For records held at the Records Management Unit, Information Asset Owners will be sent reminders when retention deadlines are imminent and the Information Asset Owner should give confirmation of their approval for these records to be disposed of, or advise what the next stage is.  Non-compliance with this process will be escalated to the relevant Director, Chief Executive and/or the Senior Information Risk Owner (SIRO).

Individual service retention schedules are collated into an overarching Council Retention & Disposal Schedule.

Disposal of Records

When records are no longer required by the Council they should be securely destroyed.  Destruction of records should not proceed without approval from the relevant Information Asset Owner.  A record containing what has been destroyed, when it was destroyed, and the individual who authorised the destruction should be created.

Records should be destroyed securely. Physical records should be shredded and placed into confidential waste. Records stored digitally should be irretrievably deleted (not overwritten), including any back-ups, and deletions should be carried out by an officer with appropriate access to the system/drive from which the records are being deleted. When information is destroyed, all copies of the information should be destroyed at the same time (both digital and physical). Information cannot be considered to have been completely destroyed unless all copies have been destroyed.

7. Record of Processing Activities

Article 30 of the UK General Data Protection Regulation (UK GDPR) sets out the requirements for data controllers to maintain a record of processing activities (ROPA). The Council has a formal, documented, comprehensive and accurate ROPA based on a data mapping exercise.  The ROPA is recorded on the Pentana Audit system.

The ROPA documents each of the Council’s processing activities along with key information, including:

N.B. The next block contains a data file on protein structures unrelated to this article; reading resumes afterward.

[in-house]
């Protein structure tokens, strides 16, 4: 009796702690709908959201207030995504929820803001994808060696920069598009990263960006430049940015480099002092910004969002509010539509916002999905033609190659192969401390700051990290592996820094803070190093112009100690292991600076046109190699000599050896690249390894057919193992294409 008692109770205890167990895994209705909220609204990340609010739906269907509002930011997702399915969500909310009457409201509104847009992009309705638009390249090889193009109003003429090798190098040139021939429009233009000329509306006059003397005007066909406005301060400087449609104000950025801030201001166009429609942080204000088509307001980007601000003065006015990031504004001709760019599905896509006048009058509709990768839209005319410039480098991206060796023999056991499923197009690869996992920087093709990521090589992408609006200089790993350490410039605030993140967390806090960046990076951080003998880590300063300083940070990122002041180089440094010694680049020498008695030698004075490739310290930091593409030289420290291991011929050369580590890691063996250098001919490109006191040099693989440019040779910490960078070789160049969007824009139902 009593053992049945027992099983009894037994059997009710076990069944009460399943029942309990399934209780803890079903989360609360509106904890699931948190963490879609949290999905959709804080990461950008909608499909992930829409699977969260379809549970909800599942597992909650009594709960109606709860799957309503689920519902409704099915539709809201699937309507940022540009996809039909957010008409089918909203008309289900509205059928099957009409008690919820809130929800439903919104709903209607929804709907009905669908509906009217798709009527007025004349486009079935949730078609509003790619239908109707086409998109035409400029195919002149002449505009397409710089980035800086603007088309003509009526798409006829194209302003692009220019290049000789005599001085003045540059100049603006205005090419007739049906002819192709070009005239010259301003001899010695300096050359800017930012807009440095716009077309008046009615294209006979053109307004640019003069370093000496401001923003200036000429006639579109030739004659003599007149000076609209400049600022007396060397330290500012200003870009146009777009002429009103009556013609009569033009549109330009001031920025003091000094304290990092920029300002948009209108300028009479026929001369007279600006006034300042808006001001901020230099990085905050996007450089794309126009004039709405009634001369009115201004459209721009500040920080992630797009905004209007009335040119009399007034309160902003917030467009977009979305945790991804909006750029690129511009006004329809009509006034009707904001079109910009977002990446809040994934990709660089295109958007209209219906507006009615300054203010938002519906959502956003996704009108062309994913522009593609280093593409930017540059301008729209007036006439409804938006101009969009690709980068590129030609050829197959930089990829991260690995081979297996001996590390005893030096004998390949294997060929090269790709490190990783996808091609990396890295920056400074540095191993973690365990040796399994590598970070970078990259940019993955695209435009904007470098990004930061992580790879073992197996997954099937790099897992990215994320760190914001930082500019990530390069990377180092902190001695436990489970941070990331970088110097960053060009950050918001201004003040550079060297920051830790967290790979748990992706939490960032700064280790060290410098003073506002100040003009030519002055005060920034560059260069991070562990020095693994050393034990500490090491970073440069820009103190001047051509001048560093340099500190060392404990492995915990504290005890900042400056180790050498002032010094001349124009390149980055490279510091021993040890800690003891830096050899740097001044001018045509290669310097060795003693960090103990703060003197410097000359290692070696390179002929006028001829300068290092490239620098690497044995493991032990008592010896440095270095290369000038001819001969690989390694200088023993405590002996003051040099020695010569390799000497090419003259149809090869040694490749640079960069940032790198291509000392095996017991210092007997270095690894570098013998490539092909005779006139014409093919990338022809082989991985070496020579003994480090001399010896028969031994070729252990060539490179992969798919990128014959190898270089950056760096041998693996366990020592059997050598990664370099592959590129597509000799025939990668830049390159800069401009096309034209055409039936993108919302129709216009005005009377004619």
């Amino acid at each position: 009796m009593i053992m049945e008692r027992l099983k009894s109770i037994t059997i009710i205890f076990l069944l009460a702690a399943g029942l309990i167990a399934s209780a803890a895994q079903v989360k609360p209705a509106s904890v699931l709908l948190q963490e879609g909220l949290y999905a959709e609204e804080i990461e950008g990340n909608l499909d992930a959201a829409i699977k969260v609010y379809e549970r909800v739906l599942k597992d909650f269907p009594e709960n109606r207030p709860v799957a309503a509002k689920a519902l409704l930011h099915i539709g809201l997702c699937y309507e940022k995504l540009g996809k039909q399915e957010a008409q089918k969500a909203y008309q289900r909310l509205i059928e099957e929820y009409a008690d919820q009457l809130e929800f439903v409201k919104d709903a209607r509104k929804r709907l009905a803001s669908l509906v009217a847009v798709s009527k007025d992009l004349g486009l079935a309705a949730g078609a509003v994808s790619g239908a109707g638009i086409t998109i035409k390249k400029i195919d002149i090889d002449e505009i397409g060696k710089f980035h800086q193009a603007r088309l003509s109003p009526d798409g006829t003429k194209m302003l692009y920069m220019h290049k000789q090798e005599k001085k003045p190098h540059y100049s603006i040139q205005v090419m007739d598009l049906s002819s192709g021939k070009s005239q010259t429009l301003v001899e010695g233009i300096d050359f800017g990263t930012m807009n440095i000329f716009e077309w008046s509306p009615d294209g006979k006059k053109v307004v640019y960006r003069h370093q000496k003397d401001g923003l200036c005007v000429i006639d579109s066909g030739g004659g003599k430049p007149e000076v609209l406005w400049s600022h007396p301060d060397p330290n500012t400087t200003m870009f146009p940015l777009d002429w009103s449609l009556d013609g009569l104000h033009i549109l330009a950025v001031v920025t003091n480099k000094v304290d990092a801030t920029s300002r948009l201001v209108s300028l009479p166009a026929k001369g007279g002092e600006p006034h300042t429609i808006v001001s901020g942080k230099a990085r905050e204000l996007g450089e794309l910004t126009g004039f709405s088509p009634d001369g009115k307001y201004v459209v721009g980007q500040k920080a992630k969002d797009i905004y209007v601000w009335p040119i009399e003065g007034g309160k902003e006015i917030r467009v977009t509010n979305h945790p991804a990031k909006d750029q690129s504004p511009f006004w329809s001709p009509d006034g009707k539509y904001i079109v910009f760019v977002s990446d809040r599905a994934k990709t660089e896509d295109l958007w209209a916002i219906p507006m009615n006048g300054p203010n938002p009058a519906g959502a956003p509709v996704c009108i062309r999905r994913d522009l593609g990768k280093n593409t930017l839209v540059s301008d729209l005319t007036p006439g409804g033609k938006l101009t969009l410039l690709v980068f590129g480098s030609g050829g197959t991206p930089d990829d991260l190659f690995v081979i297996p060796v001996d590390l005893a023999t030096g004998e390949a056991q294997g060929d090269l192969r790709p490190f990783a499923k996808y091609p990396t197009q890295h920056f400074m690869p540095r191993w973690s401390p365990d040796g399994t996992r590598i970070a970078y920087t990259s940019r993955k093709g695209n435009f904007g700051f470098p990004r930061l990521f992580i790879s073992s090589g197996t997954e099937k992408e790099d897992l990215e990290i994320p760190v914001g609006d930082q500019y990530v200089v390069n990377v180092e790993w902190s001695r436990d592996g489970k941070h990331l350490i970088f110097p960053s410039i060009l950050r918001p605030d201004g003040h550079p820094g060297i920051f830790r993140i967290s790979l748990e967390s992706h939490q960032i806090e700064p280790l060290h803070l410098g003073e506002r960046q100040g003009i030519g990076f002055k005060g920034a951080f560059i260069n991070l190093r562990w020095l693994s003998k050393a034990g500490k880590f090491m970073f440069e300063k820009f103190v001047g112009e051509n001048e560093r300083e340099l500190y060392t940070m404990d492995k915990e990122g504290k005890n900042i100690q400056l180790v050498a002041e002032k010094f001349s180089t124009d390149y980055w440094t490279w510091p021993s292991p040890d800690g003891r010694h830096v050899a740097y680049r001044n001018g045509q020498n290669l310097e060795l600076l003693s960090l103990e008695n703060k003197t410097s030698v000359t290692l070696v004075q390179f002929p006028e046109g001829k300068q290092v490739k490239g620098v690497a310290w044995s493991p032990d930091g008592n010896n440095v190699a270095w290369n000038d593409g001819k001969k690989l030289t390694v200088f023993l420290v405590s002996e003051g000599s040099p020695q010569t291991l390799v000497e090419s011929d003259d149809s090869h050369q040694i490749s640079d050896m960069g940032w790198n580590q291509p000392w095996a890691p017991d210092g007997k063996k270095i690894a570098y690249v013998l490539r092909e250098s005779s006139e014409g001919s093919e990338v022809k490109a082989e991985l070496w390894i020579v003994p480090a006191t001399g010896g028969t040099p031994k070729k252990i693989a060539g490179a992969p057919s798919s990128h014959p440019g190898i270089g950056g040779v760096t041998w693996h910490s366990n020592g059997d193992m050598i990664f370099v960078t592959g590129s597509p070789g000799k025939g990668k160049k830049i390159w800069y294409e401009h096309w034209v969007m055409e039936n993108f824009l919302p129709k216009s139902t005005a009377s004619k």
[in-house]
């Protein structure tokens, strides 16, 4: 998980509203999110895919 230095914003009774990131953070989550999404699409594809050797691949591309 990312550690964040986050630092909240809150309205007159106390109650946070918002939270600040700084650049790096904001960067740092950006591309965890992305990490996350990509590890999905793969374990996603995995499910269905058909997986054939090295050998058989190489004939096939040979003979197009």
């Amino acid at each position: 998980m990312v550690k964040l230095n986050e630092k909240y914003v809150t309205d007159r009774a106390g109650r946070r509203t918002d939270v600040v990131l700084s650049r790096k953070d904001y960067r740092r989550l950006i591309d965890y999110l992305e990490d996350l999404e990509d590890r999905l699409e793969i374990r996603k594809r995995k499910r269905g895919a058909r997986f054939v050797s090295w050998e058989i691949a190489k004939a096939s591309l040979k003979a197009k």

• the purpose/nature of the processing
  • whether the Council is a data controller, joint controller, or data processor
  • a description of the categories of individuals and of personal data
  • the categories of recipients of personal data
  • details of transfers to third countries, and the relevant safeguards in place
  • retention schedules
  • a description of the technical and organisational security measures in place
  • the location of the personal data
  • the lawful basis for processing

Information Asset Owners will be asked to review the ROPA for their service on an annual basis to confirm it remains accurate and up to date.

Data controller means the natural or legal person, public authority, agency or other body which, alone or jointly with others, determines the purposes and means of the processing of personal data. Pembrokeshire County Council is a data controller.

Data processor means a natural or legal person, public authority, agency or other body which processes personal data on behalf of the controller. For example, iTrent (who provide the Authority’s payroll system) would be a data processor for the Council.

8. Data Quality

Information Asset Owners should ensure procedures are in place within their service to make sure that records are accurate and up to date, adequate, and not excessive. This includes ensuring staff understand their responsibilities regarding data quality and ensuring records are accurate and up to date.  Records should be reviewed and ‘weeded’ periodically (at least every 6 months) to reduce the risk of inaccuracies, duplication, and excessive retention.

9. Access Control & Security

The Council has an ICT Security Policy, Home Working Policy and Data Protection Policy which specifies the organisational practices that employees must follow.

Information Asset Owners are responsible for ensuring employees within their service abide by these policies, and that access to any records, be that as part of service systems or shared drives, are in accordance with these policies.

The Council has appropriate security measures in place to protect records that are in transit, records it receives, and records that are transferred to another organisation.  Personal or confidential records transferred off site to another organisation should be kept to a minimum and where this does occur these records should be kept secure in transit. An appropriate form of transport/protection should be used such as encryption, password protection, or use of the Transfer 2 portal (more information on this can be obtained from the IT service).

10.  Key Legislation/Further Reading

Appendix A – Tips to Manage E-mail Efficiently

  • Saving emails that are records to the primary record/file structure